Low Carb Bodybuilding

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Low Carb Diet and Bodybuilding

low carb diet bodybuilding

Is a low carb diet good for bodybuilding?

I've noticed a lot of questions, peeves, and adulation of the low-carb diets. Having eaten
low-carb for 15 years, I thought I'd give my two-cents worth and try to respond to some of the
questions I see appearing over and over again.

Why do you eat low-carb?

Simple. I have to. I find whenever I eat too many carbs (what most people would consider
healthy or normal), my blood sugar becomes extremely unstable (I'm hypoglycemic) and I
get fatter and fatter. When my blood sugar crashes, I REALLY crash: tremors, stuttering,
sobbing, the whole bit.

I lost 50 lbs. on the Atkins diet in high school. As a bodybuilder, I find that low-carb dieting spares more muscle and burns more fat than low-fat dieting.

I tried swiching to low-carb, but I felt terrible and craved carbs!

I think there are two causes for this:
1) Some people's bodies take longer to switch over to fat
burning mode than others. Most people I know make the transition in 3 days, but I've seen
others take as long as 6 days.
2) The other reason someone might be feeling this way is that they haven't taken their carb
intake down low enough. Consequently, their body is never really forced to burn fat, and
instead, goes starving from lack of carbs. If you're doing this for fat loss, you'll probably
need to enter ketosis before your body stops fighting. If you're craving carbs, you're
probably not in ketosis. Most people (including me) say that you lose your sweet-tooth
(carb tooth) after entering ketosis.

I've tried to eat low-carb, but it's sooo boring!

You must learn to prepare interesting dishes for yourself on a low-carb diet, no question about it. If you're used to going to the supermarket and picking up a can or box of something to heat up at home, you're going to be in for a big shock when you switch to low-carb. My staples aremeat, cheese, and eggs. These do not come in an endless variety of pre-processed forms in the supermarket like high-carb foods. Take chicken, for example. Chicken is not more interesting when it's made with bread-crumbs and corn syrup than with a terragon cream sauce. But the former is more convenient because I can buy it already made for me in the grocery store, while the latter I have to take a few extra minutes and make from scratch. You have to think about cooking they way your grandparents did. I make my own low-carb ice cream and low-carb bread (no flour).

Isn't ketosis dangerous and bad for your kidneys?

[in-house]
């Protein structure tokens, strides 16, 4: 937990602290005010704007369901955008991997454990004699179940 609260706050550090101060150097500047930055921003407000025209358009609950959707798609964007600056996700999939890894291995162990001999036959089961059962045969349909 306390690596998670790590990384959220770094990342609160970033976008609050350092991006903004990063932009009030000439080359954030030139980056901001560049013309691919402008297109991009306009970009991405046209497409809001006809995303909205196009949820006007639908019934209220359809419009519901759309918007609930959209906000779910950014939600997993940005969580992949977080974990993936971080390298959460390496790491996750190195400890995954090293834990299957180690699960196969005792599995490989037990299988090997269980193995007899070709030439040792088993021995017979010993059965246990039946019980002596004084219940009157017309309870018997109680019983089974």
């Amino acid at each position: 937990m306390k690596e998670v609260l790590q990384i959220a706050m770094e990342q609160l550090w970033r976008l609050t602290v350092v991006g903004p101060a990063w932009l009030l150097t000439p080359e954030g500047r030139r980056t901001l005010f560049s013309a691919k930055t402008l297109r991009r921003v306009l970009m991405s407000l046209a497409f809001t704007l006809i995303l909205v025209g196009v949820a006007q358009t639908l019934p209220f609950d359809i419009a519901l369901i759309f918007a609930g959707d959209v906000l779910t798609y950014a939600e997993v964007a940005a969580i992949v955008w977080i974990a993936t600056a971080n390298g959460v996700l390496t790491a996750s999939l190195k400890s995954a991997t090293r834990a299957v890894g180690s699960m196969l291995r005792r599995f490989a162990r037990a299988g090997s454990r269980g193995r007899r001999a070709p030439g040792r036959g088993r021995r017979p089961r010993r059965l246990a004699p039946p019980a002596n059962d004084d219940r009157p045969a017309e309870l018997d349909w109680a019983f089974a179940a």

Ketosis as a consequence of diabetes is very dangerous because diabetes is dangerous. I have personally never had any troubles from ketogenic dieting and neither has anyone I've ever heard of (but of course we're all supposed to). Besides, this is the same pile of crap the experts have been telling bodybuilders for years: too much protein will hurt your kidneys and causes tumor growth. Lifting weights is bad for you because it's puts undue strain on the body. Sound familiar?

Where can I find out more about low-carb eating or ketogenic diets?

Dr. Robert Atkins (Cardiologist-turned-nutritional-guru): The New Diet Revolution. The first and most radical exponent of low-carb. Recommends zero carbs for two weeks, then gradual additions of carbs as you reach your goal weight and establish your body's tolerance for carbs. Dr. Barry Sears (Researcher & Biochemist): The Zone Diet. This new best-selling diet book advocates the consumption of protein, carbs, and fat in a particular ratio of grams which he says is optimal for the human body. This ratio ultimately brings the body back into balance and has the effect of shedding fat as a consequence of achieving that balance. Dan Duchaine (Steriod-guru): BodyOpus. Low carb diet for bodybuilding. I haven't read it. Dr. Mauro DiPasquale (Editor of Drug In Sports): The Anabolic Diet. Another low-carb diet for bodybuilding based on low-carb eating during the week, and a carb-induced insulin spike on the weekend. Dr. & Dr. Heller (formerly fat physicians): The Carbohydrate Adicts Diet. Authors say the carbohydrate adict can tolerate one carb-rich meal a day, if it's consumed in one hour's time.

Isn't all that fat unhealthy?

Atkins says no. DiPasquale says usually not. The Hellers say yes--sort of. Duchaine and Sears say it depends on the fat.

My personal observations about ketogenic dieting

1. The fatter you are, the better it works.
2. Ketostix can give false positive readings if you take high-potency multivitamins. I don't know why. (I don't mean just a yellow discoloration from the B2, I mean deep purple.)
3. The people who need this sort of diet the most are the people who start having thoughts of violence or dispair when contemplating a week without bread or a week without pasta (I have seen the carbohydrate adict; it's not pretty.)

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